PORPCUPINE TREE's Steven Wilson - "We Keep Fighting To Try To Infiltrate The Mainstream Any Way We Can"

May 9, 2010, 9 years ago

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By Martin Popoff

On the eve of a big Toronto stop for Steven Wilson and his esteemed purveyors of prog rock with a sheen of cool, the man with most of the band’s plan sat down amidst a furious gale outside a protective window wrap against Lake Ontario and thereby dished the goods about future endeavors. PORPCUPINE TREE, in North America, are resolutely moving toward that large theater zone, and tonight’s stop feels like a transition show, the guys bringing The Incident to a large no-nonsense hall called the Sound Academy (formerly The Docks), with mellotron hard rocking archivists BIG ELF in tow.

“Well, the next major release, which is any day now, is the DVD, which was shot on the Fear Of A Blank Planet tour,” says Wilson, asked first for some pure and newsy news. “It’s called Anaesthesia, shot high definition; it’s definitely a big step up from the first DVD – it’s coming out in the next two or three weeks. I don’t know exactly when in Canada, but that’s been the big project for the last few months; editing and mixing is a big project. That took a while. And I’m working on... I’ve sort of got three new albums in various points of ‘on the go-ness,’ including my solo record, which is very different from the last one, a couple of other projects in progress, coming this year - there isn’t going to be a new studio release from the band until next year.”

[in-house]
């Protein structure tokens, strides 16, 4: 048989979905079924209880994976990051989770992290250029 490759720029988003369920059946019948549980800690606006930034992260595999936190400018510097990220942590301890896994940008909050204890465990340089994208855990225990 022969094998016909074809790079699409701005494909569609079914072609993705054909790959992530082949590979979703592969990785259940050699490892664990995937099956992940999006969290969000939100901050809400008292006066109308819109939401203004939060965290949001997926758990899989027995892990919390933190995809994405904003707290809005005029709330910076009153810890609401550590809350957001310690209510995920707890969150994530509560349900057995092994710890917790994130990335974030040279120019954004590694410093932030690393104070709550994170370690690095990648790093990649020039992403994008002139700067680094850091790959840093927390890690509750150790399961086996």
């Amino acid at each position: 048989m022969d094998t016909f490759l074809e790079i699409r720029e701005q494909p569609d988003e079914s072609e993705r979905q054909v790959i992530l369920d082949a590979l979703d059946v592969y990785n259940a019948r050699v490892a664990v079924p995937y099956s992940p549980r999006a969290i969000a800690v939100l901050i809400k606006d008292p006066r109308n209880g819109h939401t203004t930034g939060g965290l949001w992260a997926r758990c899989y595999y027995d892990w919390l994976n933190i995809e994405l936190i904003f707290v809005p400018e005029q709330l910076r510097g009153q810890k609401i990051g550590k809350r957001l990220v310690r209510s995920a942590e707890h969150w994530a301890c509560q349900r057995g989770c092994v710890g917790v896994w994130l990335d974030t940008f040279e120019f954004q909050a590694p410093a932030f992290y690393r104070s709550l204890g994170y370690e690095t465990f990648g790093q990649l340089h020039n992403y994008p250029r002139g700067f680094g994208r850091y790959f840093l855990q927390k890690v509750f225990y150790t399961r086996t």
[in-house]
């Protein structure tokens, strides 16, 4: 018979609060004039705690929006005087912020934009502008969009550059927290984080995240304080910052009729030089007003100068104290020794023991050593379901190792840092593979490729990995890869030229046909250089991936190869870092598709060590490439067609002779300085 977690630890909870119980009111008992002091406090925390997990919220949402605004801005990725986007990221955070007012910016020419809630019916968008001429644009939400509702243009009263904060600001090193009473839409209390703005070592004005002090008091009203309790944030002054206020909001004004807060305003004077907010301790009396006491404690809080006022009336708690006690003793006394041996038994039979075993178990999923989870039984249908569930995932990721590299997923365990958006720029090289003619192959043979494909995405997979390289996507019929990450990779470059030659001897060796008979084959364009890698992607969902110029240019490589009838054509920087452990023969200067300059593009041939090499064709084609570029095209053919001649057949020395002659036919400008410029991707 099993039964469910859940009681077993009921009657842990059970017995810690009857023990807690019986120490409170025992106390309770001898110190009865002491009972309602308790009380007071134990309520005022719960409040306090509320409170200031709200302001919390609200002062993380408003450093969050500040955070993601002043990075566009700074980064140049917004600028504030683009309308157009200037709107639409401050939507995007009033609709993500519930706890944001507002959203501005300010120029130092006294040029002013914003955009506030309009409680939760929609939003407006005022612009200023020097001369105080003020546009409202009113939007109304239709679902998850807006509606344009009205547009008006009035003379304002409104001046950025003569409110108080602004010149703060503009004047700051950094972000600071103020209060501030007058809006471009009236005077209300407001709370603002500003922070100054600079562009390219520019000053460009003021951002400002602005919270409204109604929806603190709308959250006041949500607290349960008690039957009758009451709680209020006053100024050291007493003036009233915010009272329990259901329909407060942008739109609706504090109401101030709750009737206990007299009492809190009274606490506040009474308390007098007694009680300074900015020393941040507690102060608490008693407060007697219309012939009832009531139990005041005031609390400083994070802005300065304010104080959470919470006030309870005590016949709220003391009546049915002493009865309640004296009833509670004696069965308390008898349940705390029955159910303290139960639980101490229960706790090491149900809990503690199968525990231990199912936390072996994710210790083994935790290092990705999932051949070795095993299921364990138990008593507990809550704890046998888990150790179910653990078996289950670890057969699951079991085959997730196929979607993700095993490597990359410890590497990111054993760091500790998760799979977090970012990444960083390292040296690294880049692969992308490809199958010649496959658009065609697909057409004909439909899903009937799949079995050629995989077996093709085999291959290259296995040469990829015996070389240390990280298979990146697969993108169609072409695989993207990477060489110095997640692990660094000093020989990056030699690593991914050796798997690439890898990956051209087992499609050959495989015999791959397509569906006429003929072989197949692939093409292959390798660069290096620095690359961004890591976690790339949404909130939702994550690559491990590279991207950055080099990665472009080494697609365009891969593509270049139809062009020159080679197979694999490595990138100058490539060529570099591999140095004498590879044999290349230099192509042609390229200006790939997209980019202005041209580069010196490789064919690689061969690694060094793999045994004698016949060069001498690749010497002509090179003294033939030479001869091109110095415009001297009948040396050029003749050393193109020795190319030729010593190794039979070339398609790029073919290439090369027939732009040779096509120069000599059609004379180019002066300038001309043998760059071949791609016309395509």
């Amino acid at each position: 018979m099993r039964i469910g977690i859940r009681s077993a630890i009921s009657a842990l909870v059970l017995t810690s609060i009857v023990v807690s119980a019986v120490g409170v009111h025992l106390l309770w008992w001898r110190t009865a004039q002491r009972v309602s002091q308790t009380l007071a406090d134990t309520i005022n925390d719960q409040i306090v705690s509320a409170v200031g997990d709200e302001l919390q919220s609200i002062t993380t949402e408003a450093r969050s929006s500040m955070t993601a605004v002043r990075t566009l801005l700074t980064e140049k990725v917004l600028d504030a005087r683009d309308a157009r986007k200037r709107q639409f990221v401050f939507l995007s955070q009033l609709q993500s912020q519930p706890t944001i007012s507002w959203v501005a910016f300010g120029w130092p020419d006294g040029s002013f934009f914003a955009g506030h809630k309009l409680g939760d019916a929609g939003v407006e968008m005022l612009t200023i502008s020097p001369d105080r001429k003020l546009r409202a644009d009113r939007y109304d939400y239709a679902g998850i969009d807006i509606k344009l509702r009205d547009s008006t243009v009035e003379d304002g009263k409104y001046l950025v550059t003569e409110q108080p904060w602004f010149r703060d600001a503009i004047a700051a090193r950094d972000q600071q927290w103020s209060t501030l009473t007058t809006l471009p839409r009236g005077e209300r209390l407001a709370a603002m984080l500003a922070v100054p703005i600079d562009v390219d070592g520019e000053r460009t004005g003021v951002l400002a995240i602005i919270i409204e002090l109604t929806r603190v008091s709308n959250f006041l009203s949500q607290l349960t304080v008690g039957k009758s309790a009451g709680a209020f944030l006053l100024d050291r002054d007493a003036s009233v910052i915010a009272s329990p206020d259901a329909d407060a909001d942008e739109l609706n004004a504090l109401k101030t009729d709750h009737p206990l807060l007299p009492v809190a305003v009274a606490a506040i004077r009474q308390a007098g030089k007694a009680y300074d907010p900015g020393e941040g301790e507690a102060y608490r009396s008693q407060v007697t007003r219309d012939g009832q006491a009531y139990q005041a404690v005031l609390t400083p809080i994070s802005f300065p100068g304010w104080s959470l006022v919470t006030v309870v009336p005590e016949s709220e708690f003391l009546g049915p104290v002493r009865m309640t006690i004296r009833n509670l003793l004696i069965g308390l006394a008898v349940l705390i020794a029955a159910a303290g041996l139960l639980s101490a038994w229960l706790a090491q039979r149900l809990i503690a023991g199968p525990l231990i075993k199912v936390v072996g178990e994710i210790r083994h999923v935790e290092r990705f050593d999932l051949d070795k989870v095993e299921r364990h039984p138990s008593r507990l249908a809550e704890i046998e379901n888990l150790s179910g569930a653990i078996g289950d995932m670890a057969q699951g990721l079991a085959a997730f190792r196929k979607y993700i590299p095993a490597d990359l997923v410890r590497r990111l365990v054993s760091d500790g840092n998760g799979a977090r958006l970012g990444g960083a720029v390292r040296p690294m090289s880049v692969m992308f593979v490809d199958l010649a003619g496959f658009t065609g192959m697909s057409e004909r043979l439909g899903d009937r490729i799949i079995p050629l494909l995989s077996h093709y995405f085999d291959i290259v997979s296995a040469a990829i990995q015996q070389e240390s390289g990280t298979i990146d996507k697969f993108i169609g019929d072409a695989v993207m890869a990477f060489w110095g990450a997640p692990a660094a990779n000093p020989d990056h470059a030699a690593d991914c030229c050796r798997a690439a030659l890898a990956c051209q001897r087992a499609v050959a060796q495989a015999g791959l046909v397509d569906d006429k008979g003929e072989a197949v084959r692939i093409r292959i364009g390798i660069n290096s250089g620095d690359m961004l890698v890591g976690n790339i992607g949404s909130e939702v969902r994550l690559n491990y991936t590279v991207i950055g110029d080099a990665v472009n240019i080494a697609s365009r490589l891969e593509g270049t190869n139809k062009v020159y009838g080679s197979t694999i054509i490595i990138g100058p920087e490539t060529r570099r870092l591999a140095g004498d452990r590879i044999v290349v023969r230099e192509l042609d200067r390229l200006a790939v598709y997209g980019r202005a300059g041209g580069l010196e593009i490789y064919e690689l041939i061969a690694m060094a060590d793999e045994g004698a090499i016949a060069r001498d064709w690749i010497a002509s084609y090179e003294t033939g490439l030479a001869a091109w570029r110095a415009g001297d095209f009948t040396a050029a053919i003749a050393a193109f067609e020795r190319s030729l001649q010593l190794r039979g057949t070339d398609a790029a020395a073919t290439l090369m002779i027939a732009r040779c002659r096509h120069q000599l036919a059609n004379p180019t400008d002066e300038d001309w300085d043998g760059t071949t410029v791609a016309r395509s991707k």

Photo by Lasse Hoile

As for the next solo album… “It’s a lot more… I don’t know if you know, but I’ve been working on revamping the catalogue of the ‘70s band KING CRIMSON. Not everyone knows that, but that’s kind of rubbed off on me quite a lot, so I’m learning how they made records, very interesting to contrast say how records were made at that time as opposed to how I’ve grown up with them; most people make records now by, on modern computing systems, an unlimited amount of tracks. You can dub 15 tracks if you want - people don’t track live. They tend to do drums, then bass, then guitars, very kind of piecemeal. So a lot of those albums were made by a live band, cutting live tracks in the studio, and then applying some overdubs of course. But listening the way they did it, they didn’t play to click tracks, so the tempo is all over the place, and I’ve realized one of the things about not playing to click track, is that you do get natural speeding up and slowing down. And it’s part of what makes the music exciting. Part of what makes rock music exciting is when a band is speeding up. Not deliberately, but you don’t get those kinds of things when you work in a disciplined way and you’re working to a click track, you’re playing your parts, and no one else is there from the band, just the drummer. And so I’m making this new solo record, and I’ve done a couple of sessions now. I’ve just got into a studio with a great band and just cut back tracks. And it’s kind of old school. There’s loads of mellotron on it, it’s got more of a jazz... it’s very progressive, I think it’s only going to be, possibly, I’m thinking of keeping it to the length of a 42 minute album, classic ‘70s; there’s a 21 minute track on it, very progressive, and a lot of fun.”

So are we going to see a lot of guitar, bass drums? Old-school instrumentation?